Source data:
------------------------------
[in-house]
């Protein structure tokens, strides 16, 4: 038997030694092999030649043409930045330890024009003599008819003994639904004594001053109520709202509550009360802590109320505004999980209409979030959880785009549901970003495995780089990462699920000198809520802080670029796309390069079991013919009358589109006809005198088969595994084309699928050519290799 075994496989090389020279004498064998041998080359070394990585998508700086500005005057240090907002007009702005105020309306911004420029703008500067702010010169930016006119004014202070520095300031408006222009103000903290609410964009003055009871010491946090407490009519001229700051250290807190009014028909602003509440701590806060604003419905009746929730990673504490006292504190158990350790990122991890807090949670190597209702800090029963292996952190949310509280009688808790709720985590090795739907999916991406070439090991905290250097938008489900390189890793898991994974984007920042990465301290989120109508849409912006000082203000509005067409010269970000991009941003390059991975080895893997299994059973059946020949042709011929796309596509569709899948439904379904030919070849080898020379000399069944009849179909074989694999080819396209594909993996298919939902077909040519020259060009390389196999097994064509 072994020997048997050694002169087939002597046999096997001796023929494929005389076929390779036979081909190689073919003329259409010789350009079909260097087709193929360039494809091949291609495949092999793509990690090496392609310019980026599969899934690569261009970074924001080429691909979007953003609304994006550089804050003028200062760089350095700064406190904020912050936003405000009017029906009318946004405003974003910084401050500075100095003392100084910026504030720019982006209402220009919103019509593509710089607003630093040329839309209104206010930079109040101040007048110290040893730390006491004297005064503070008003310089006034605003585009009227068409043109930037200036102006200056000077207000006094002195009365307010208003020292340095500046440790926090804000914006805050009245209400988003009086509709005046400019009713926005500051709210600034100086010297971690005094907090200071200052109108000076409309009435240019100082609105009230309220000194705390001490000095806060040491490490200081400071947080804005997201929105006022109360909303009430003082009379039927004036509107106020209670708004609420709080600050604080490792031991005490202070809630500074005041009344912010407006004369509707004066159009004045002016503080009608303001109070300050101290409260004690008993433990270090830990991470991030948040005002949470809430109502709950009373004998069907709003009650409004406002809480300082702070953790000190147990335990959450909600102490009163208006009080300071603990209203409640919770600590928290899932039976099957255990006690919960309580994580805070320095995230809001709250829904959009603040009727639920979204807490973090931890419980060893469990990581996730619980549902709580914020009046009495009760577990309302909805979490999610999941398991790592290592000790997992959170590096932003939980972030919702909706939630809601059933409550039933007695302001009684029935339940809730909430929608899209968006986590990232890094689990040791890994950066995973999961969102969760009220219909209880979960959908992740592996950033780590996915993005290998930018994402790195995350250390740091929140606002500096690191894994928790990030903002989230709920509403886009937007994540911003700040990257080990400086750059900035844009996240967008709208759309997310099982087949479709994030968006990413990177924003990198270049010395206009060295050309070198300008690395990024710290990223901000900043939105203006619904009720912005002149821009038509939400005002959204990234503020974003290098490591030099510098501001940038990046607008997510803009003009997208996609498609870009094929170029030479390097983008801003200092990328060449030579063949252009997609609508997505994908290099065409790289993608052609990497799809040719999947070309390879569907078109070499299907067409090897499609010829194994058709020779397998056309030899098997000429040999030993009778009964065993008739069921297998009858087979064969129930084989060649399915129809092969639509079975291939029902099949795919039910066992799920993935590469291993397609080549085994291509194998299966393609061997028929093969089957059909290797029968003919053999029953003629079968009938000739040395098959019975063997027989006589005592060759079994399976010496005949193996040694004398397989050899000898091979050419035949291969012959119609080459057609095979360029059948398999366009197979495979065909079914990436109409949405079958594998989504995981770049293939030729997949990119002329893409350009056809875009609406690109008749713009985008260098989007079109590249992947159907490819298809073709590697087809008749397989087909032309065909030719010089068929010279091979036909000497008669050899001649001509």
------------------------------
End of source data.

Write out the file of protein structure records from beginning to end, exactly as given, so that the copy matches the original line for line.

[in-house]
């Protein structure tokens, strides 16, 4: 038997030694092999030649043409930045330890024009003599008819003994639904004594001053109520709202509550009360802590109320505004999980209409979030959880785009549901970003495995780089990462699920000198809520802080670029796309390069079991013919009358589109006809005198088969595994084309699928050519290799 075994496989090389020279004498064998041998080359070394990585998508700086500005005057240090907002007009702005105020309306911004420029703008500067702010010169930016006119004014202070520095300031408006222009103000903290609410964009003055009871010491946090407490009519001229700051250290807190009014028909602003509440701590806060604003419905009746929730990673504490006292504190158990350790990122991890807090949670190597209702800090029963292996952190949310509280009688808790709720985590090795739907999916991406070439090991905290250097938008489900390189890793898991994974984007920042990465301290989120109508849409912006000082203000509005067409010269970000991009941003390059991975080895893997299994059973059946020949042709011929796309596509569709899948439904379904030919070849080898020379000399069944009849179909074989694999080819396209594909993996298919939902077909040519020259060009390389196999097994064509 072994020997048997050694002169087939002597046999096997001796023929494929005389076929390779036979081909190689073919003329259409010789350009079909260097087709193929360039494809091949291609495949092999793509990690090496392609310019980026599969899934690569261009970074924001080429691909979007953003609304994006550089804050003028200062760089350095700064406190904020912050936003405000009017029906009318946004405003974003910084401050500075100095003392100084910026504030720019982006209402220009919103019509593509710089607003630093040329839309209104206010930079109040101040007048110290040893730390006491004297005064503070008003310089006034605003585009009227068409043109930037200036102006200056000077207000006094002195009365307010208003020292340095500046440790926090804000914006805050009245209400988003009086509709005046400019009713926005500051709210600034100086010297971690005094907090200071200052109108000076409309009435240019100082609105009230309220000194705390001490000095806060040491490490200081400071947080804005997201929105006022109360909303009430003082009379039927004036509107106020209670708004609420709080600050604080490792031991005490202070809630500074005041009344912010407006004369509707004066159009004045002016503080009608303001109070300050101290409260004690008993433990270090830990991470991030948040005002949470809430109502709950009373004998069907709003009650409004406002809480300082702070953790000190147990335990959450909600102490009163208006009080300071603990209203409640919770600590928290899932039976099957255990006690919960309580994580805070320095995230809001709250829904959009603040009727639920979204807490973090931890419980060893469990990581996730619980549902709580914020009046009495009760577990309302909805979490999610999941398991790592290592000790997992959170590096932003939980972030919702909706939630809601059933409550039933007695302001009684029935339940809730909430929608899209968006986590990232890094689990040791890994950066995973999961969102969760009220219909209880979960959908992740592996950033780590996915993005290998930018994402790195995350250390740091929140606002500096690191894994928790990030903002989230709920509403886009937007994540911003700040990257080990400086750059900035844009996240967008709208759309997310099982087949479709994030968006990413990177924003990198270049010395206009060295050309070198300008690395990024710290990223901000900043939105203006619904009720912005002149821009038509939400005002959204990234503020974003290098490591030099510098501001940038990046607008997510803009003009997208996609498609870009094929170029030479390097983008801003200092990328060449030579063949252009997609609508997505994908290099065409790289993608052609990497799809040719999947070309390879569907078109070499299907067409090897499609010829194994058709020779397998056309030899098997000429040999030993009778009964065993008739069921297998009858087979064969129930084989060649399915129809092969639509079975291939029902099949795919039910066992799920993935590469291993397609080549085994291509194998299966393609061997028929093969089957059909290797029968003919053999029953003629079968009938000739040395098959019975063997027989006589005592060759079994399976010496005949193996040694004398397989050899000898091979050419035949291969012959119609080459057609095979360029059948398999366009197979495979065909079914990436109409949405079958594998989504995981770049293939030729997949990119002329893409350009056809875009609406690109008749713009985008260098989007079109590249992947159907490819298809073709590697087809008749397989087909032309065909030719010089068929010279091979036909000497008669050899001649001509």